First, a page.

How did it all begin?

Some say that mySociety began life when a small group of coders got together to discuss a shared interest. They wanted to explore the potential of the internet to give everyone easier access to the political process.

That was way back in 1996. Since then, we’ve been rather busy, growing into a fully-fledged international organisation along the way.

Here’s how it happened:

  1. 1996

    1. A small group of developers and interested people get together and form UKCOD (UK Citizens Online Democracy). This politically neutral group plan to explore the democratic potential of the internet. Could the internet help the public to discover, discuss and participate directly in politics? Could the public be empowered to make changes in society and to the political process itself?
  2. 1999

    1. UKCOD falls dormant
  3. 2003

    1. UKCOD is revived by a new generation of trustees and volunteers, many of whom have previously worked together on independent online democratic projects such as Stand.org.uk and FaxYourMP
    2. In an OpenDemocracy article, James Crabtree suggests that the UK government should set up a civic hacking fund.
    3. Tom Steinberg takes the idea, gave it a polish, and UKCOD sets up the mySociety project. mySociety recruits many of its core people from groups who are already hacking on projects that fit the vision.

      mySociety is born

  4. 2004

    1. We gain the grant that enables work to commence on FaxYourRepresentative (the first iteration of what would become WriteToThem) and PledgeBank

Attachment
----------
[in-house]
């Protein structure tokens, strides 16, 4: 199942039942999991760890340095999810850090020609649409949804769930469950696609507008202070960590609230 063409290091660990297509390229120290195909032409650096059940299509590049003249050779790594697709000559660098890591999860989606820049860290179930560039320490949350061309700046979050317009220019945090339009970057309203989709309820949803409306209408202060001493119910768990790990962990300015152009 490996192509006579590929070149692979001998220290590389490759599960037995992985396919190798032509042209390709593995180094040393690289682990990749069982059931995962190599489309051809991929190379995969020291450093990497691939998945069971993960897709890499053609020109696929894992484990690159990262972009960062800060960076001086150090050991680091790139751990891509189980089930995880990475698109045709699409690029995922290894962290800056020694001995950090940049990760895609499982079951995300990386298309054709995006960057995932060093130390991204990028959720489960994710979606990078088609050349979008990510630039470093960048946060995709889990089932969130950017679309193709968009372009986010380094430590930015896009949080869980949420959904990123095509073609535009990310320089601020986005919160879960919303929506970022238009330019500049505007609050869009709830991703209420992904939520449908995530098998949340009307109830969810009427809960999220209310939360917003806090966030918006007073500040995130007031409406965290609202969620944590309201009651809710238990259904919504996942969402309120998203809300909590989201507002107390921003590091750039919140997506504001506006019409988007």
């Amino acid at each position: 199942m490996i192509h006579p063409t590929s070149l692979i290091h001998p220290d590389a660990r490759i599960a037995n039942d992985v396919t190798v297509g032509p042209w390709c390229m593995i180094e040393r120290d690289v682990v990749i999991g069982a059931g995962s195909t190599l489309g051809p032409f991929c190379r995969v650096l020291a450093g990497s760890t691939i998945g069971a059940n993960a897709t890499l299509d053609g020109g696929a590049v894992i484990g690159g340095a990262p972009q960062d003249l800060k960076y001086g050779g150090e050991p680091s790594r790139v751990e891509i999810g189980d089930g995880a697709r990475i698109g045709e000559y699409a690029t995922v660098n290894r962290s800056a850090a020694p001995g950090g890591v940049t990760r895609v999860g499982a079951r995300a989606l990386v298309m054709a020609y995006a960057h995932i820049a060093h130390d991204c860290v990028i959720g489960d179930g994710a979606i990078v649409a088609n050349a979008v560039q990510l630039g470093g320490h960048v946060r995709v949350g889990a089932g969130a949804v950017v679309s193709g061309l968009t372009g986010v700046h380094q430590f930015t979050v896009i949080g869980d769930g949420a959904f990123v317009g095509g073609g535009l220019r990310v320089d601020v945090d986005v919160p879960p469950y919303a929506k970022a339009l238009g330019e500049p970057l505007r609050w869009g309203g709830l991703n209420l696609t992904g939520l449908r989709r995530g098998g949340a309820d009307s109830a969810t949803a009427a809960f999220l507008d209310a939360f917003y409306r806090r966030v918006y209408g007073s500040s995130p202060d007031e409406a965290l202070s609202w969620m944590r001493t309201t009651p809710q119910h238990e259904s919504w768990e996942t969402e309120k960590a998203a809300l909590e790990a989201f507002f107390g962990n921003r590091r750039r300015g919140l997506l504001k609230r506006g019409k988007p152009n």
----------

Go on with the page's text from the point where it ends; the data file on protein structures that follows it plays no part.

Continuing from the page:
2. TheyWorkForYou launches – though not as a mySociety project
  5. 2005

    1. WriteToThem launches

      Now people can email their elected representatives – even if they don’t know who they are

    2. General election
    3. We launch Pledgebank

      Its strapline is “I’ll do this, but only if you’ll help”. Pre-dating Groupon, Pledgebank is founded on a similar principle of collaborative action

    4. HearFromYourMP launches

      It’s a simple website that tells MPs that their constituents want to hear from them, then lets them send regular messages.

  6. 2006

    1. We launch HassleMe, a piece of code which will bug you at slightly irregular intervals
    2. TheyWorkForYou is adopted and becomes an official mySociety project
    3. Chris Lightfoot comes up with first maps for the project that will eventually become Mapumental
    4. We win two New Statesman New Media awards
    5. We run a call for suggestions: what should our next project be? We announce the winning idea in September: a website for submitting Freedom of Information requests
    6. The No 10 Petitions website goes live – a major commission for the software that handles all petitions to Downing Street
    7. We chair an event in Parliament for the discussion of whether, and how, TheyWorkForYou changes MPs’ behaviour
  7. 2007

    1. Chris Lightfoot passes away
    2. FixMyStreet launches

      Only at this point, it is called Neighbourhood Fix-It; it’s the UK’s first nationwide street problem reporting website

    3. We realise that Neighbourhood Fix-It is a silly name – no-one can ever remember where the hyphen goes, for starters. Also, the FixMyStreet domain name becomes available – so we rename it.
  8. 2008

    1. Our Freedom of Information site,

      WhatDoTheyKnow launches

    2. mySociety celebrates its 5th birthday

      with a party and some thoughts

    3. We launch ReportEmptyHomes
    4. Our first iPhone app for FixMyStreet goes live
  9. 2009

    1. We campaign against MPs being able to hide their expenses

      Our campaign is successful

    2. We launch ScenicOrNot, a game that will help us gather data for Mapumental’s ‘scenicness’ layer
    3. Mapumental launches, but access is by invitation only as it’s in private Beta